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Theresa May, Prime Minister of the United Kingdom (UK) since 2016, announced today that she will be resigning from her post. May’s resignation comes after repeated failures to reach a deal on Brexit. Earlier this week, May made a final attempt to sell her Brexit proposal, including an option for another referendum, but still did not gain the additional support needed to get a deal approved.
May will resign as leader of the Conservative Party on June 7, 2019 but will remain as Prime Minister until the party selects a new leader, a process that could take up to six weeks. If more than two candidates enter the race (which seems likely, as several Conservative leaders are expected to step forward), Conservative members of parliament will narrow the field to two candidates. These candidates will then be voted on by Conservative Party members. A successor is not likely to be in place until July.
How This Impacts Mobility
The next leader selected by the Conservatives will be extremely important to the future of mobility. Many of the potential candidates are well known for their hardline stance on Brexit and could be much more willing to accept a no-deal Brexit. A no-deal Brexit could end UK citizens’ right to free movement in the EU immediately, and possibly require UK nationals in the EU—and vice versa—to apply for work permits. Leaving the EU without a deal would disrupt supply chains, lead to delays in the movement of goods and services in and out of the UK, and create even more uncertainty for the mobility industry.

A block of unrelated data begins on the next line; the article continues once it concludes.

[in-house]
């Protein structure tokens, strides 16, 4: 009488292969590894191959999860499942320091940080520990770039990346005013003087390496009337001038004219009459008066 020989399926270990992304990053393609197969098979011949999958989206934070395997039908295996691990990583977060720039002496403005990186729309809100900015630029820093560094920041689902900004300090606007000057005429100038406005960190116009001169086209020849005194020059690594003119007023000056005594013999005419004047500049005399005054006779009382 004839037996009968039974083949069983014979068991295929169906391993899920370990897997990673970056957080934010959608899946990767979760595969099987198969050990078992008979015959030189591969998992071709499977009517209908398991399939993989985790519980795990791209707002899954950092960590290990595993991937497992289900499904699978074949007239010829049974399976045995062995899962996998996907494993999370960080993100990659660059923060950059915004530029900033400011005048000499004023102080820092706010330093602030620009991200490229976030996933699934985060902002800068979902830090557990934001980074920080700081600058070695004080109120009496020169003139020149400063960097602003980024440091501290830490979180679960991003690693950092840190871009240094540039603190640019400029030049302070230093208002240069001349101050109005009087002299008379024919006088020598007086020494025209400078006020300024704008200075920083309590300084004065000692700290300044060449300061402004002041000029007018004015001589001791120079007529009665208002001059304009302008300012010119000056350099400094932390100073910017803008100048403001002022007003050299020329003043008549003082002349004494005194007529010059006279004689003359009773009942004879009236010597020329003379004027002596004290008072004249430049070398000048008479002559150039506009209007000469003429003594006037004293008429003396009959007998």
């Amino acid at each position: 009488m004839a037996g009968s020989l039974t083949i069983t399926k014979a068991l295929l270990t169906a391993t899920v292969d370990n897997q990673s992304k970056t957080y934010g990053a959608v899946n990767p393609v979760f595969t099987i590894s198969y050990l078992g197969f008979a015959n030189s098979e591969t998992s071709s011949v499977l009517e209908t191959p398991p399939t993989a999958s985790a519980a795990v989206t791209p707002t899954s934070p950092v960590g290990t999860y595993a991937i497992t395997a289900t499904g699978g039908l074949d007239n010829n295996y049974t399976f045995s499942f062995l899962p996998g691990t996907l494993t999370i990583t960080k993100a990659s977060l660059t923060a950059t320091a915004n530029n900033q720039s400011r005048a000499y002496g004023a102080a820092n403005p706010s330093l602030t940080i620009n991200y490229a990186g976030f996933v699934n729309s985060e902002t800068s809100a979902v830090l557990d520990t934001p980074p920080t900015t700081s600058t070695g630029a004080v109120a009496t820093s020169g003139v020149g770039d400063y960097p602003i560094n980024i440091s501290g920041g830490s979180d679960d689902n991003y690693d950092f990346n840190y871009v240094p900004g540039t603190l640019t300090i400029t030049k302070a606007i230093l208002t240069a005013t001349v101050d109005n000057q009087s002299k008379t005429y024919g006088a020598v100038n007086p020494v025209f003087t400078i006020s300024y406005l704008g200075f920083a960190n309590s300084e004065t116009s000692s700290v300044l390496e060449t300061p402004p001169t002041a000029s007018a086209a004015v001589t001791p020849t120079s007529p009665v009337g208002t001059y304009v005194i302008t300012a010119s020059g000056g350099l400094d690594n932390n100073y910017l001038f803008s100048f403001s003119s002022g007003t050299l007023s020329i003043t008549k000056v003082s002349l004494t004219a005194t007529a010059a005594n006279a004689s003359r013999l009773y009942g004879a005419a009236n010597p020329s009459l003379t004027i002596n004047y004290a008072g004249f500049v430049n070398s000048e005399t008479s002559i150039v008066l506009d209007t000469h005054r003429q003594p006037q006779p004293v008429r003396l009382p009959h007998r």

A no-deal Brexit would also mean that there would be no transition period to ease the UK’s exit from the EU. Most companies had been planning on using this transition period to maintain stability while the UK and EU worked to define their future relationship. Having no transition period would be extremely challenging for the mobility industry, which would have no time to adjust to massive changes in immigration processes. The growing likelihood of a no-deal Brexit makes it even more important for companies to know where their employees are located and what their immigration status is.
Foreign companies that currently have their European operations solely in the UK are already looking to diversify into other European cities within EU member states. Companies that hope to establish a presence in Europe are considering that the UK will likely not be part of the EU before making business decisions. If the Conservatives elect a leader who appears willing to accept a no-deal Brexit, companies may look to move more employees from the UK to elsewhere in the EU to try and minimize the disruption to their businesses. The mobility industry will likely increased mobility in Europe for years to come.
The individual who succeeds May will be the new lead negotiator for the UK on Brexit. This outcome will be critical to watch for the substantial impact on the mobility industry. Worldwide ERC® will be monitoring and reporting updates as this leadership scenario unfolds.
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